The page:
“These guys are not just in it for themselves but for each other. And there’s more. Much more.” Joe looks at me intently as he emphasizes this point: “To play, you’ve got to mentor a kid AND a parent who attend a special camp that shows them you can have a good and active life after catastrophic injury.”

USA Patriot Greg Reynolds at bat. Photo credit: Steve Caputo

How It Started
It all began at Walter Reed hospital with a one-week spring training in softball for wounded veterans who were learning to walk again. Very quickly, it became apparent that this was a great idea. It was obvious that the game was deeply healing, both physically and emotionally. In 2011, they established a team that deepened this experience and also met with great success.

Like one often finds among service folk, it wasn’t long before these veterans were itching to give back to the communities who had supported them in their times of need. Coming together to see what they could do, they decided to pay the gift forward by using their service to show “how life without limbs can be limitless.”

Thus, Kids Camp was established. The team itself takes great pride in fundraising for the weeklong camp so that no child or family has to be burdened with the costs of attending. They make sure they’ve got them covered.

The team and the camp together foster a tremendous sense of camaraderie among the players. They also get to further develop their leadership skills by mentoring and coaching young children who have suffered limb loss. It is liberating for these kids and their families to see how they may overcome their challenges and live active, engaged lives.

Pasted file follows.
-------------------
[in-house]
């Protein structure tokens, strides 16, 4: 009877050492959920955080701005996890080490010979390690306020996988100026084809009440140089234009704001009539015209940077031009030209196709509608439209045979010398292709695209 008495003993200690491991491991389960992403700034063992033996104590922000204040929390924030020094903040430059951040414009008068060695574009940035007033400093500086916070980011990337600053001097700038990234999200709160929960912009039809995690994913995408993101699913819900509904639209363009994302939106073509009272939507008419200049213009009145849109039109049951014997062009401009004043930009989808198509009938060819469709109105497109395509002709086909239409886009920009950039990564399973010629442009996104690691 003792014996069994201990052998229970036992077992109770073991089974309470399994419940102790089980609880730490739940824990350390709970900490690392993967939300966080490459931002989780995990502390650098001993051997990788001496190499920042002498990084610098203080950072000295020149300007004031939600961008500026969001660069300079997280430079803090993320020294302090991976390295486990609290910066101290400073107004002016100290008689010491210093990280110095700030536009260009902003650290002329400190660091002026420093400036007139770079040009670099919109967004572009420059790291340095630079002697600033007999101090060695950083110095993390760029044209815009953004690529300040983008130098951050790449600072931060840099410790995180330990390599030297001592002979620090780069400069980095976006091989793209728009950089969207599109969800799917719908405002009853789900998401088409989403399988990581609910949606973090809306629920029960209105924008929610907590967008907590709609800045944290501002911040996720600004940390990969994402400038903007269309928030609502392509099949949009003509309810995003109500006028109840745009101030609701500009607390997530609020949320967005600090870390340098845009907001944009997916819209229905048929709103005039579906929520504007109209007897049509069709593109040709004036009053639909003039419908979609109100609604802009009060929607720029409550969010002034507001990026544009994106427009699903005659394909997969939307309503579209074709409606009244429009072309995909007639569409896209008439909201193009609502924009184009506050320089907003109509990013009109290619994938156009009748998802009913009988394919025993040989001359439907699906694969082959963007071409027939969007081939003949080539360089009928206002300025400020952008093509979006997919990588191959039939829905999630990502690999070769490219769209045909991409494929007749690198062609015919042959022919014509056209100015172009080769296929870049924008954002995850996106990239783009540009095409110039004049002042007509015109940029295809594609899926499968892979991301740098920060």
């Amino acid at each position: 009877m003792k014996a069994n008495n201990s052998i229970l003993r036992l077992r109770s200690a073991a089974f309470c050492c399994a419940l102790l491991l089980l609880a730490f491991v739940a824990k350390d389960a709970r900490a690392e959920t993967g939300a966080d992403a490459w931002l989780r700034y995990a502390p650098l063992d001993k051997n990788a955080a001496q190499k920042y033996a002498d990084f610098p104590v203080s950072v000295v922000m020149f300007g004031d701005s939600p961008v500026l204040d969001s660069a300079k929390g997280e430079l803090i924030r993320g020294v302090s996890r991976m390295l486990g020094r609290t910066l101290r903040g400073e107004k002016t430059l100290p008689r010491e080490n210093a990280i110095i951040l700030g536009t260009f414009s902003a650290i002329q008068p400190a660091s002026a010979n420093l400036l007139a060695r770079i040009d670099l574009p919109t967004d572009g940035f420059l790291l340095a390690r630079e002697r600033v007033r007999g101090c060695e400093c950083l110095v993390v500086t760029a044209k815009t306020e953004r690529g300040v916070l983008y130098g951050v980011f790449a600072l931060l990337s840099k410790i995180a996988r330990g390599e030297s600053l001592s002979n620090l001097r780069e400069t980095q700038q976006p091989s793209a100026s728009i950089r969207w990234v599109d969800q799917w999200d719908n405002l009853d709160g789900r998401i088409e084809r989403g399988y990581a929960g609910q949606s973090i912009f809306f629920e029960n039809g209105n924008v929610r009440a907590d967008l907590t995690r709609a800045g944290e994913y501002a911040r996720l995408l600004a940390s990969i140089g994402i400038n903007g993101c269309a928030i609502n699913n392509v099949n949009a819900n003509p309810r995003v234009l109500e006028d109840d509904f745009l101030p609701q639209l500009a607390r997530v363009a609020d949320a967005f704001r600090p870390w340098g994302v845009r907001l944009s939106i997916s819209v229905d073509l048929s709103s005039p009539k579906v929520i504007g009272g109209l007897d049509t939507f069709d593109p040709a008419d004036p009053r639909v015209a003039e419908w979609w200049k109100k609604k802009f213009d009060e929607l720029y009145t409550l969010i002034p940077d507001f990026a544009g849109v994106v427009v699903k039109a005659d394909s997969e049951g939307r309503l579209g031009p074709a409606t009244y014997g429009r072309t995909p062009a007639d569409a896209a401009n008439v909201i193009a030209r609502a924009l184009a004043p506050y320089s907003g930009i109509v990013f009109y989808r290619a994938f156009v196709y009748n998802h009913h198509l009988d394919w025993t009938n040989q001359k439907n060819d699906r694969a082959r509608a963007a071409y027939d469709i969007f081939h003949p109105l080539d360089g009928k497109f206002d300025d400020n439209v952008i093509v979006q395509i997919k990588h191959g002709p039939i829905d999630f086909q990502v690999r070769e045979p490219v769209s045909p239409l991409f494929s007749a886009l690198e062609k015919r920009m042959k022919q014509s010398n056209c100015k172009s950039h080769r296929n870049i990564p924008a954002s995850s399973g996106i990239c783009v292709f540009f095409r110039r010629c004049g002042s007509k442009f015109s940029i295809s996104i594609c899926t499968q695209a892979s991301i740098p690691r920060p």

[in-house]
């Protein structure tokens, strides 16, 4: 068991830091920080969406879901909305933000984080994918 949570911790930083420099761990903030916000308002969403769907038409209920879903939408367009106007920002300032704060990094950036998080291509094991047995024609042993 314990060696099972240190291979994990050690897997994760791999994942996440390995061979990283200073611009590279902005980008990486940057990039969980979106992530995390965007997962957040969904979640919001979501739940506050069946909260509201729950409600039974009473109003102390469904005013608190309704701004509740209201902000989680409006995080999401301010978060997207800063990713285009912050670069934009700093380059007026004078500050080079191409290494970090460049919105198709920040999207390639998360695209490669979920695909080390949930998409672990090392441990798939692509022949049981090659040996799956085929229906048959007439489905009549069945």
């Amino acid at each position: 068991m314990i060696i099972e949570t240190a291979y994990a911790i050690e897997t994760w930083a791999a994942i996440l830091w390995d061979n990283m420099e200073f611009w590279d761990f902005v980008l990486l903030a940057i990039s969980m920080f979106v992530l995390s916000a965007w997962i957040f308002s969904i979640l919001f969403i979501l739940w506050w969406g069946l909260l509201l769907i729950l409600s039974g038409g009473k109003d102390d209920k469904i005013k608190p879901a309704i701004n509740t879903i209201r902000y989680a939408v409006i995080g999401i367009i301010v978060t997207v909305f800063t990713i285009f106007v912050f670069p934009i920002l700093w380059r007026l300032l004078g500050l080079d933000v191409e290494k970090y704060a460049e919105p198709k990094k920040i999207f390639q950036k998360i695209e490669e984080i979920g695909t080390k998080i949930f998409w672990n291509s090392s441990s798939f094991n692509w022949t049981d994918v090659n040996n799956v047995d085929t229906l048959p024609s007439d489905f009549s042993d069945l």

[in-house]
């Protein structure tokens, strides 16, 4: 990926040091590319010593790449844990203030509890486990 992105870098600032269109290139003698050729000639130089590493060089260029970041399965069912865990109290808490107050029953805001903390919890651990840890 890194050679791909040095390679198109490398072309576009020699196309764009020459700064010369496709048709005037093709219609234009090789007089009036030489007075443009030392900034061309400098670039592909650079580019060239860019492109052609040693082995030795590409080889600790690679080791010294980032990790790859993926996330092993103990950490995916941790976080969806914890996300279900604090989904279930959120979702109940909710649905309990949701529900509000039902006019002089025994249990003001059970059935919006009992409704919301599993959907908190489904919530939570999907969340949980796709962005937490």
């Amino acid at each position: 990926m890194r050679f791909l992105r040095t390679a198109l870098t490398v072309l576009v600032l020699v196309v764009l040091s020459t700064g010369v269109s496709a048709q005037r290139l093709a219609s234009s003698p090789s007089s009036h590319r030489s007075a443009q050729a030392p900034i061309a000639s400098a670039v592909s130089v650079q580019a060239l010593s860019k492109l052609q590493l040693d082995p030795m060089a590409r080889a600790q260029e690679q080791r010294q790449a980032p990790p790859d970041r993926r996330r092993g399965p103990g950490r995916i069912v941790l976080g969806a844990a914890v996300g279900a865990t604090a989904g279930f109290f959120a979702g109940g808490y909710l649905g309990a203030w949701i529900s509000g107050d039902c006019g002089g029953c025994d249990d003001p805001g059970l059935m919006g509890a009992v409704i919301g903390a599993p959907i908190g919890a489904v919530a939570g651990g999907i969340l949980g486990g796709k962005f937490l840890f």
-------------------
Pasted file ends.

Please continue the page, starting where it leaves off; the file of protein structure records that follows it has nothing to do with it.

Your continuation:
Many of the veterans involved will tell you that being able to do this also enhances their own healing. Joe gets at least as excited about the team’s impact on young people as he does his beloved players. There are so many stories he is eager to share…of kids willing to wear shorts again, of learning they can play sports again; of realizing that there are very cool people out there living tremendously rich lives despite super challenging circumstances and that they, too, can be one of them.

Often, the parents need to see this as least as much as the kids do. The USA Patriots live to show us all.

How It's Going
The USA Patriots have now developed four branches of programming: A softball team, a spring training week that provides adaptive skills training, and the Kids Camp, which engages teammates in leadership, coaching and the sharing of adaptive sport techniques with children who have experienced catastrophic injury. The fourth aspect is public education and motivational speaking regarding their experience, adaptive sports and prosthetic care...

These are stories of love and deep admiration for extraordinary hero-athletes who are committed to showing the world what’s possible. Their enthusiasm for this extraordinary softball team is contagious.


The reception for the USA Patriots will take place at The Firefly Artists Gallery (162 Main Street, Northport) on July 22 from 5-7pm. Visitors will have opportunities to take photos with team members and enter a raffle for prizes. The Patriots’ Long Island games are scheduled for July 23 and 24, in Moriches and Bayport. All games are free and open to the public.

To learn more about and help support the USA Patriots, visit their website.

The USA Patriots team. Photo credit: Steve Caputo